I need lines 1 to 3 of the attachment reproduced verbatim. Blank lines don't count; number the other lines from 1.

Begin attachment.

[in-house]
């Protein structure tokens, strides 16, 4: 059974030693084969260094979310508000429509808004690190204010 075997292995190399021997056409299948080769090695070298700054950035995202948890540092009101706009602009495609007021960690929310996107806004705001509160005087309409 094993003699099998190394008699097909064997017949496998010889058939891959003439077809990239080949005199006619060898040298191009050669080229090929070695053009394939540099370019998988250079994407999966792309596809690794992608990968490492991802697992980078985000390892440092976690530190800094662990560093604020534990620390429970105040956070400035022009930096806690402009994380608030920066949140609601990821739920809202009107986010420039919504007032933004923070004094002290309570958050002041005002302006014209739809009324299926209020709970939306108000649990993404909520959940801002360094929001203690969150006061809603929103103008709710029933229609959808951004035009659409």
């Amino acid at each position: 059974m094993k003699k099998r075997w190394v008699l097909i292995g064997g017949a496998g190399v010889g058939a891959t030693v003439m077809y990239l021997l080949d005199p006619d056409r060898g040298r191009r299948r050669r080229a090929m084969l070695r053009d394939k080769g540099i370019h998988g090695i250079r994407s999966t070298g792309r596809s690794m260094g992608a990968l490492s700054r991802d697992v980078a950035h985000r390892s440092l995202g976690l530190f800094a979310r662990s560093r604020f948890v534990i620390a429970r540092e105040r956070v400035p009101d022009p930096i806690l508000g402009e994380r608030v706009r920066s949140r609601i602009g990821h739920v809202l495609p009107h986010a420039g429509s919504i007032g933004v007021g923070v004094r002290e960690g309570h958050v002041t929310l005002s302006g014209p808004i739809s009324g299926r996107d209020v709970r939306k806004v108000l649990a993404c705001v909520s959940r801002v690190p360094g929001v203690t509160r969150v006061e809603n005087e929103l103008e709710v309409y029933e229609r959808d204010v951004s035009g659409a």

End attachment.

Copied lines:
[in-house]
């Protein structure tokens, strides 16, 4: 059974030693084969260094979310508000429509808004690190204010 075997292995190399021997056409299948080769090695070298700054950035995202948890540092009101706009602009495609007021960690929310996107806004705001509160005087309409 094993003699099998190394008699097909064997017949496998010889058939891959003439077809990239080949005199006619060898040298191009050669080229090929070695053009394939540099370019998988250079994407999966792309596809690794992608990968490492991802697992980078985000390892440092976690530190800094662990560093604020534990620390429970105040956070400035022009930096806690402009994380608030920066949140609601990821739920809202009107986010420039919504007032933004923070004094002290309570958050002041005002302006014209739809009324299926209020709970939306108000649990993404909520959940801002360094929001203690969150006061809603929103103008709710029933229609959808951004035009659409």
């Amino acid at each position: 059974m094993k003699k099998r075997w190394v008699l097909i292995g064997g017949a496998g190399v010889g058939a891959t030693v003439m077809y990239l021997l080949d005199p006619d056409r060898g040298r191009r299948r050669r080229a090929m084969l070695r053009d394939k080769g540099i370019h998988g090695i250079r994407s999966t070298g792309r596809s690794m260094g992608a990968l490492s700054r991802d697992v980078a950035h985000r390892s440092l995202g976690l530190f800094a979310r662990s560093r604020f948890v534990i620390a429970r540092e105040r956070v400035p009101d022009p930096i806690l508000g402009e994380r608030v706009r920066s949140r609601i602009g990821h739920v809202l495609p009107h986010a420039g429509s919504i007032g933004v007021g923070v004094r002290e960690g309570h958050v002041t929310l005002s302006g014209p808004i739809s009324g299926r996107d209020v709970r939306k806004v108000l649990a993404c705001v909520s959940r801002v690190p360094g929001v203690t509160r969150v006061e809603n005087e929103l103008e709710v309409y029933e229609r959808d204010v951004s035009g659409a």